(from Regional Focus: More Discretionary Spending by Households in Asia Pacific comment article)

Asia pacific discretionary spending grows
Rising incomes, falling birth rates and changes in household profiles in Asia Pacific have shifted the region’s spending patterns from expenditure on essentials towards more discretionary spending. Spending on transport, communications and health goods and medical services have experienced the fastest growth during 2000-2010. High-income households account for the bulk of discretionary spending while low and middle-income households remain an important market segment for essential products.

Key points

  • Driven by falling birth rates and rising income, the number of household occupants in Asia Pacific declined from 4.3 in 2000 to 4.0 in 2010;
  • Meanwhile, due to cultural shifts and a greater female participation in the workforce, the number of single person and couple without children households rose to 8.1% and 13.0% of total households in Asia Pacific, respectively, from 7.3% and 11.1% in 2000;
  • Changes in household profiles and rising incomes have contributed to a shift in consumer spending patterns in the region from expenditure on essentials such as foodstuff and housing towards more discretionary spending – that is on all categories excluding housing and food and non-alcoholic beverages. In 2010, discretionary spending accounted for 60.8% of total expenditure, up from 58.8% in 2000. Categories which experienced the strongest growth rates in the region include transport, communications and health goods and medical services;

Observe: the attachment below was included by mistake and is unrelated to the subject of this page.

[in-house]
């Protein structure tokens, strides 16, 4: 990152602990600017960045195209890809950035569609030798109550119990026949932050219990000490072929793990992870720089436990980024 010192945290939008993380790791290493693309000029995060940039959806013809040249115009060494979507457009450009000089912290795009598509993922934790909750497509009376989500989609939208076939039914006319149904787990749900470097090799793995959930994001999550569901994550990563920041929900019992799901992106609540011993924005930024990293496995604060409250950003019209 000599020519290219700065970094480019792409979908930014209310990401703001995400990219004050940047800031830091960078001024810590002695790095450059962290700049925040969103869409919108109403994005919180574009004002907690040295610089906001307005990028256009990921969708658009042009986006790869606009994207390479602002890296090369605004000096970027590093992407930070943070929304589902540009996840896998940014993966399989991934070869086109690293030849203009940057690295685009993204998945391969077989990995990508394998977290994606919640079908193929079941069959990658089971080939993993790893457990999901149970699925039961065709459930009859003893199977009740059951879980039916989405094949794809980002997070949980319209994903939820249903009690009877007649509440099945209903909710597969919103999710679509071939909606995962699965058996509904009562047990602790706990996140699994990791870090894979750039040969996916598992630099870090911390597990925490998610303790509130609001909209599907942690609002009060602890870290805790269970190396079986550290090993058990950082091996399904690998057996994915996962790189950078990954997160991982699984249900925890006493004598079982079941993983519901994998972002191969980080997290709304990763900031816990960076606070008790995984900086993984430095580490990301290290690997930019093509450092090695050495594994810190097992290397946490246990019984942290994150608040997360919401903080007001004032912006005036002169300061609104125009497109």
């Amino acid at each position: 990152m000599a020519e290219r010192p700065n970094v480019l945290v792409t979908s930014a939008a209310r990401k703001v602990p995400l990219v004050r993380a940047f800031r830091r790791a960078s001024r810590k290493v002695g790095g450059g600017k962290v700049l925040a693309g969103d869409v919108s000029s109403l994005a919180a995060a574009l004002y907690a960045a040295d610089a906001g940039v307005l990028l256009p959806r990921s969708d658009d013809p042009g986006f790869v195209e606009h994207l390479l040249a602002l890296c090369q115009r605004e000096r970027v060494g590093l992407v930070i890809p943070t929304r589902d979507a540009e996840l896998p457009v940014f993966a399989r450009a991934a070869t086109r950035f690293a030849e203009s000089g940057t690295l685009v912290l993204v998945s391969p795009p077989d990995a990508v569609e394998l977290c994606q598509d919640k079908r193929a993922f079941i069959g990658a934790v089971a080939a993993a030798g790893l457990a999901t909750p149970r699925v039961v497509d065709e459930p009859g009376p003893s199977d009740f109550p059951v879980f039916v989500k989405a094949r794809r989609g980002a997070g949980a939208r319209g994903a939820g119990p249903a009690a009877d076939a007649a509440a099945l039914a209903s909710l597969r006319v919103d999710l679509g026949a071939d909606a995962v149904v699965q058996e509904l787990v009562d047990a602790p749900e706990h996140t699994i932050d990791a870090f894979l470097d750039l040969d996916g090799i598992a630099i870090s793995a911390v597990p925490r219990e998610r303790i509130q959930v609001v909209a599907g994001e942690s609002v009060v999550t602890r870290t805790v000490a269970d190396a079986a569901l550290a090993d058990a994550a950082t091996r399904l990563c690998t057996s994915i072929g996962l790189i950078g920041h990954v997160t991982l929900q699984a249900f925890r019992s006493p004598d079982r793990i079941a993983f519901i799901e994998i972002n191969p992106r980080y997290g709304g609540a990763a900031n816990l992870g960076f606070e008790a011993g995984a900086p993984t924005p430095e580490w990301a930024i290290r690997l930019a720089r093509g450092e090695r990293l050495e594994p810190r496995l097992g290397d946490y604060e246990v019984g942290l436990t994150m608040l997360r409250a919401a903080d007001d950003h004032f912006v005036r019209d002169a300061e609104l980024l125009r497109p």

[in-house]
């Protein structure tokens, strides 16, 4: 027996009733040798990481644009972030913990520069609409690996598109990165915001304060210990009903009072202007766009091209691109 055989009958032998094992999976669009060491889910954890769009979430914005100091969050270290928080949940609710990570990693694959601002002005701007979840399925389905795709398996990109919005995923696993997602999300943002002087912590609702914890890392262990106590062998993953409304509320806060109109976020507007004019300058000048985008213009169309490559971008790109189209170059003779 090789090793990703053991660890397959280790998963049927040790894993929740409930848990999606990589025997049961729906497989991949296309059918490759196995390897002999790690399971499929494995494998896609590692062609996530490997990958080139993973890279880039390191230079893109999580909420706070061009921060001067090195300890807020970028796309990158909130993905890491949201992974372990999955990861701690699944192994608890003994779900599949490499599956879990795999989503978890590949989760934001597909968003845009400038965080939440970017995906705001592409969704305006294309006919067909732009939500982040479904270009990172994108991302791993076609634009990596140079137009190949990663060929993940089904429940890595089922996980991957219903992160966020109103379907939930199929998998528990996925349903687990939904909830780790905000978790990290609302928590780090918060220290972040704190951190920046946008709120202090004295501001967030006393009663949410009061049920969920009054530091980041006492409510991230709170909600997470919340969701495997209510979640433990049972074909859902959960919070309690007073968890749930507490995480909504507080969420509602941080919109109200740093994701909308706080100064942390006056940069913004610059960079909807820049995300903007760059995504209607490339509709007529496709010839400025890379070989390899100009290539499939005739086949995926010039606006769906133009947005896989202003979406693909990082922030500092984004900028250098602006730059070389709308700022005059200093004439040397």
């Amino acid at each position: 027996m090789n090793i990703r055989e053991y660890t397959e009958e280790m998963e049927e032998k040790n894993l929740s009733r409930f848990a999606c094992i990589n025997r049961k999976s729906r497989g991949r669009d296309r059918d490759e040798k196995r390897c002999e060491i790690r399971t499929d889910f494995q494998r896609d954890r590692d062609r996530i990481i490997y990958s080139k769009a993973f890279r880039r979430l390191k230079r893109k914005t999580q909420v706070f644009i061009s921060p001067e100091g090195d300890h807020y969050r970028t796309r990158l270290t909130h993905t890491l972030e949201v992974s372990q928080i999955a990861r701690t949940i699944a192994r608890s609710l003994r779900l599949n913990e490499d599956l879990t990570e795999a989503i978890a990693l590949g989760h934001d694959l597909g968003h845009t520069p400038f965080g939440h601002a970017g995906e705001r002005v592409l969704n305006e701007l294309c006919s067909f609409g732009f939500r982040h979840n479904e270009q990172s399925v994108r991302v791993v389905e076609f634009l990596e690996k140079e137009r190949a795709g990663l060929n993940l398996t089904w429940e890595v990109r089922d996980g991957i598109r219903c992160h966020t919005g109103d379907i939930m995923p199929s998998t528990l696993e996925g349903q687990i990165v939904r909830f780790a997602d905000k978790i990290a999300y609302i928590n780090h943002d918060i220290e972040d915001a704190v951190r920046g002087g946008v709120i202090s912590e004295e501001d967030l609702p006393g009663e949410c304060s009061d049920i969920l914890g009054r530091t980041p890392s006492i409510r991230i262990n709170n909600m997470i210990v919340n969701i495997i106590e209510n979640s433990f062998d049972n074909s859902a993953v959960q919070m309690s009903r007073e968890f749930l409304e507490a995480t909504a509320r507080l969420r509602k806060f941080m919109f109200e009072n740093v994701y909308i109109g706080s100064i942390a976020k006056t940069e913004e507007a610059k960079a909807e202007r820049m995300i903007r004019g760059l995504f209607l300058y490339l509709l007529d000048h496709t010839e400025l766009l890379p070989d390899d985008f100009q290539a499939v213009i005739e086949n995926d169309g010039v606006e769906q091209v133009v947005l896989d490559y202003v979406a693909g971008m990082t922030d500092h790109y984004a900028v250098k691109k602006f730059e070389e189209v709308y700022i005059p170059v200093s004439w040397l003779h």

• Higher-income households are the major driver of discretionary spending across Asia Pacific. For example, a household in Indonesia in income decile 10 (the richest 10.0% of households) spent 63.3% of their expenditure on discretionary categories in 2010, compared to 38.6% made by decile 1 (the poorest 10.0% of households);
  • The trend of households getting smaller should continue in the coming years in Asia Pacific while the region’s per capita annual disposable income should increase from US$2,711 in 2010 to US$5,387 by 2020. This would allow more discretionary spending and create good business potential for a wide range of sectors.



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